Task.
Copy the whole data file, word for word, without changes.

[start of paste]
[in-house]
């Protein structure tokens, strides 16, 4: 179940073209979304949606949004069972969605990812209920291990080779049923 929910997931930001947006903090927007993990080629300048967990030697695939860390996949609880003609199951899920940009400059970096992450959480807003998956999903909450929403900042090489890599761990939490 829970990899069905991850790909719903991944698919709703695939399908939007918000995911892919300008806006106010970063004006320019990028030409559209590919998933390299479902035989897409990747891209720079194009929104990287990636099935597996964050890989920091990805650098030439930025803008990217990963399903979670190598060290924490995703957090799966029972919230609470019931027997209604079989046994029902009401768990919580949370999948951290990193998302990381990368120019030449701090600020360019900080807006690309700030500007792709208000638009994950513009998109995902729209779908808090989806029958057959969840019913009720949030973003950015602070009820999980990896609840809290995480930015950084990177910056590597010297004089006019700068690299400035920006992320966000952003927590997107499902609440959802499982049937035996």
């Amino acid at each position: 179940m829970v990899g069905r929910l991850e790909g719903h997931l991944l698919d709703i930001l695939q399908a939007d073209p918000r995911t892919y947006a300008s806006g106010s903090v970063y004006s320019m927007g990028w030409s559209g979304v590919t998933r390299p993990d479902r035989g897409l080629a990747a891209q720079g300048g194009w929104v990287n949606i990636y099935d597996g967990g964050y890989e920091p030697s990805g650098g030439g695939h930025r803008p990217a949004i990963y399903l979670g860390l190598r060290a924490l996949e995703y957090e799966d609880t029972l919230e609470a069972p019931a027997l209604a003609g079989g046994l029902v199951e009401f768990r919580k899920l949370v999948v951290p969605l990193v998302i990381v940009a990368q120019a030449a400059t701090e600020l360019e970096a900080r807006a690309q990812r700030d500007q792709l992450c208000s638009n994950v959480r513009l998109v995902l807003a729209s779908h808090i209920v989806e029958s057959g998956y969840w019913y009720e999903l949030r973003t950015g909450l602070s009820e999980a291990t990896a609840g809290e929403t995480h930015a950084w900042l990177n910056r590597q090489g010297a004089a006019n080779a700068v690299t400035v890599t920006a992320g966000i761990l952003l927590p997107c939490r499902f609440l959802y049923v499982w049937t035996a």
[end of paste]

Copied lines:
[in-house]
């Protein structure tokens, strides 16, 4: 179940073209979304949606949004069972969605990812209920291990080779049923 929910997931930001947006903090927007993990080629300048967990030697695939860390996949609880003609199951899920940009400059970096992450959480807003998956999903909450929403900042090489890599761990939490 829970990899069905991850790909719903991944698919709703695939399908939007918000995911892919300008806006106010970063004006320019990028030409559209590919998933390299479902035989897409990747891209720079194009929104990287990636099935597996964050890989920091990805650098030439930025803008990217990963399903979670190598060290924490995703957090799966029972919230609470019931027997209604079989046994029902009401768990919580949370999948951290990193998302990381990368120019030449701090600020360019900080807006690309700030500007792709208000638009994950513009998109995902729209779908808090989806029958057959969840019913009720949030973003950015602070009820999980990896609840809290995480930015950084990177910056590597010297004089006019700068690299400035920006992320966000952003927590997107499902609440959802499982049937035996």
């Amino acid at each position: 179940m829970v990899g069905r929910l991850e790909g719903h997931l991944l698919d709703i930001l695939q399908a939007d073209p918000r995911t892919y947006a300008s806006g106010s903090v970063y004006s320019m927007g990028w030409s559209g979304v590919t998933r390299p993990d479902r035989g897409l080629a990747a891209q720079g300048g194009w929104v990287n949606i990636y099935d597996g967990g964050y890989e920091p030697s990805g650098g030439g695939h930025r803008p990217a949004i990963y399903l979670g860390l190598r060290a924490l996949e995703y957090e799966d609880t029972l919230e609470a069972p019931a027997l209604a003609g079989g046994l029902v199951e009401f768990r919580k899920l949370v999948v951290p969605l990193v998302i990381v940009a990368q120019a030449a400059t701090e600020l360019e970096a900080r807006a690309q990812r700030d500007q792709l992450c208000s638009n994950v959480r513009l998109v995902l807003a729209s779908h808090i209920v989806e029958s057959g998956y969840w019913y009720e999903l949030r973003t950015g909450l602070s009820e999980a291990t990896a609840g809290e929403t995480h930015a950084w900042l990177n910056r590597q090489g010297a004089a006019n080779a700068v690299t400035v890599t920006a992320g966000i761990l952003l927590p997107c939490r499902f609440l959802y049923v499982w049937t035996a």